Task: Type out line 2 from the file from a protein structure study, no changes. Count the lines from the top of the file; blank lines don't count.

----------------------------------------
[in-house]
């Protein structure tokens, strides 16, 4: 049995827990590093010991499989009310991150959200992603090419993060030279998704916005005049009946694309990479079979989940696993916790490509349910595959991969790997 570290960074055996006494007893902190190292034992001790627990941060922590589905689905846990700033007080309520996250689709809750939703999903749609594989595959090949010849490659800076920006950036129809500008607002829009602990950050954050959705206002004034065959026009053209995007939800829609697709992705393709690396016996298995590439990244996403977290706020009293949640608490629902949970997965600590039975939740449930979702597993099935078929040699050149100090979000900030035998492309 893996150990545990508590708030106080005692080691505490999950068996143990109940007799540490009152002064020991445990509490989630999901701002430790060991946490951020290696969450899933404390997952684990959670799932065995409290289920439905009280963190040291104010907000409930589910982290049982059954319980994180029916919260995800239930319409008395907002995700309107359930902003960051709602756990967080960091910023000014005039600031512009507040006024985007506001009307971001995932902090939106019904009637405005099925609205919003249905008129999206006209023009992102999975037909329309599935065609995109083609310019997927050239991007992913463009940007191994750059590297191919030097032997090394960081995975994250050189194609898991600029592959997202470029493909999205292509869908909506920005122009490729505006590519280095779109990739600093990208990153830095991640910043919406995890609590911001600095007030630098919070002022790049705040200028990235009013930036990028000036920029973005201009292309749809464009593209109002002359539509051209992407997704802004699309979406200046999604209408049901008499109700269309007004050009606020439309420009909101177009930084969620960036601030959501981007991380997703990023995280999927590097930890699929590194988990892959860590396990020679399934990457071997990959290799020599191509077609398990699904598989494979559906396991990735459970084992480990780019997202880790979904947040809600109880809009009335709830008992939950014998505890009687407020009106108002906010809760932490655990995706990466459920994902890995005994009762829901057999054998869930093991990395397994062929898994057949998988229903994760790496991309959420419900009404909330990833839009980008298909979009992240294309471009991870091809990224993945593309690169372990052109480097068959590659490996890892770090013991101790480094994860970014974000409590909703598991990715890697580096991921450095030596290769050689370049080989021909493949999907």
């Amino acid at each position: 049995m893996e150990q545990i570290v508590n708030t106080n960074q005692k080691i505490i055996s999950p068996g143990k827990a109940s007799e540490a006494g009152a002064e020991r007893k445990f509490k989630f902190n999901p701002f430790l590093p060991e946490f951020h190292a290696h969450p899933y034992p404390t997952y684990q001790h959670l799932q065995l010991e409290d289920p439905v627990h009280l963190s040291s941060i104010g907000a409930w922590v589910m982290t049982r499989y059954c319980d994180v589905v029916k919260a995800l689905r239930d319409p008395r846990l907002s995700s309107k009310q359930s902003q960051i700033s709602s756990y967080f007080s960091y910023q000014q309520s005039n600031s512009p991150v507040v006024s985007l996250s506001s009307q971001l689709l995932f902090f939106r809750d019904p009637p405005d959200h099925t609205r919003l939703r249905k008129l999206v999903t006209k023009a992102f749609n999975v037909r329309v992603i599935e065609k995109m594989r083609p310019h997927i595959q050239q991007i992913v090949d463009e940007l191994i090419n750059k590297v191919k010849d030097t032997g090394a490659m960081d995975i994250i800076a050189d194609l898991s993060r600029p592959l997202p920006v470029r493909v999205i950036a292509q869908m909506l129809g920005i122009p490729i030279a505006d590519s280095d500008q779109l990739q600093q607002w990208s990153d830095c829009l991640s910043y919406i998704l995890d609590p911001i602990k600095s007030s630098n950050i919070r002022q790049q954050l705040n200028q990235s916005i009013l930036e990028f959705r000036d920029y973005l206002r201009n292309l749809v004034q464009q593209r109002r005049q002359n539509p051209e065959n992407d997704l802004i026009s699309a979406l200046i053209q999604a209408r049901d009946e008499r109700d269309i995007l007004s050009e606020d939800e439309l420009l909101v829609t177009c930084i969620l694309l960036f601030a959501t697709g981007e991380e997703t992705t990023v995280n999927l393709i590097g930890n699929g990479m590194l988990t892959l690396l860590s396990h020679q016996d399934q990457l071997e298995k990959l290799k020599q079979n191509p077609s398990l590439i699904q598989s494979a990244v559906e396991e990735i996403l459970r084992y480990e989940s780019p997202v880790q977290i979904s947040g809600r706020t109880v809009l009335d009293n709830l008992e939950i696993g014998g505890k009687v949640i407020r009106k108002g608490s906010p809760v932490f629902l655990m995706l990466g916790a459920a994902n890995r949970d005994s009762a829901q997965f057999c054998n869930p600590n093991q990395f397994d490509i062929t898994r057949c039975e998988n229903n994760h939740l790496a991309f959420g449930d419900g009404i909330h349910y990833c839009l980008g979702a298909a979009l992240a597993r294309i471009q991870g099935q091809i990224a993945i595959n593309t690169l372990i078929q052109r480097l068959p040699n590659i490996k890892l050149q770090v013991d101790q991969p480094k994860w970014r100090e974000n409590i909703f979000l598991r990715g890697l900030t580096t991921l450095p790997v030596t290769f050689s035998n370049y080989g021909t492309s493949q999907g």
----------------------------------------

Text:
């Protein structure tokens, strides 16, 4: 049995827990590093010991499989009310991150959200992603090419993060030279998704916005005049009946694309990479079979989940696993916790490509349910595959991969790997 570290960074055996006494007893902190190292034992001790627990941060922590589905689905846990700033007080309520996250689709809750939703999903749609594989595959090949010849490659800076920006950036129809500008607002829009602990950050954050959705206002004034065959026009053209995007939800829609697709992705393709690396016996298995590439990244996403977290706020009293949640608490629902949970997965600590039975939740449930979702597993099935078929040699050149100090979000900030035998492309 893996150990545990508590708030106080005692080691505490999950068996143990109940007799540490009152002064020991445990509490989630999901701002430790060991946490951020290696969450899933404390997952684990959670799932065995409290289920439905009280963190040291104010907000409930589910982290049982059954319980994180029916919260995800239930319409008395907002995700309107359930902003960051709602756990967080960091910023000014005039600031512009507040006024985007506001009307971001995932902090939106019904009637405005099925609205919003249905008129999206006209023009992102999975037909329309599935065609995109083609310019997927050239991007992913463009940007191994750059590297191919030097032997090394960081995975994250050189194609898991600029592959997202470029493909999205292509869908909506920005122009490729505006590519280095779109990739600093990208990153830095991640910043919406995890609590911001600095007030630098919070002022790049705040200028990235009013930036990028000036920029973005201009292309749809464009593209109002002359539509051209992407997704802004699309979406200046999604209408049901008499109700269309007004050009606020439309420009909101177009930084969620960036601030959501981007991380997703990023995280999927590097930890699929590194988990892959860590396990020679399934990457071997990959290799020599191509077609398990699904598989494979559906396991990735459970084992480990780019997202880790979904947040809600109880809009009335709830008992939950014998505890009687407020009106108002906010809760932490655990995706990466459920994902890995005994009762829901057999054998869930093991990395397994062929898994057949998988229903994760790496991309959420419900009404909330990833839009980008298909979009992240294309471009991870091809990224993945593309690169372990052109480097068959590659490996890892770090013991101790480094994860970014974000409590909703598991990715890697580096991921450095030596290769050689370049080989021909493949999907």